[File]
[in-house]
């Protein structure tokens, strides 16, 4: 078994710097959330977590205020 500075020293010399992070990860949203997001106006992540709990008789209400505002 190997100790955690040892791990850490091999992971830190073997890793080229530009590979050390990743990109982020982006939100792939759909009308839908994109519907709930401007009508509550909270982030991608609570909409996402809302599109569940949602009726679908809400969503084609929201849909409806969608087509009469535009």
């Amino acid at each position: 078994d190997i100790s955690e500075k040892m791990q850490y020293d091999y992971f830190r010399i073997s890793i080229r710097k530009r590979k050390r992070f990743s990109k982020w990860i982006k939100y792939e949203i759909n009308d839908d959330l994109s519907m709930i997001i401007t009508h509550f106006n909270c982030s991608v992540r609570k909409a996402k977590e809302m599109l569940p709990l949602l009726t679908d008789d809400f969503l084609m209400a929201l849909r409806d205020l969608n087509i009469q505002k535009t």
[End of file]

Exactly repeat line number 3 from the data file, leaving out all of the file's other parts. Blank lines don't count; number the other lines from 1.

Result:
């Amino acid at each position: 078994d190997i100790s955690e500075k040892m791990q850490y020293d091999y992971f830190r010399i073997s890793i080229r710097k530009r590979k050390r992070f990743s990109k982020w990860i982006k939100y792939e949203i759909n009308d839908d959330l994109s519907m709930i997001i401007t009508h509550f106006n909270c982030s991608v992540r609570k909409a996402k977590e809302m599109l569940p709990l949602l009726t679908d008789d809400f969503l084609m209400a929201l849909r409806d205020l969608n087509i009469q505002k535009t």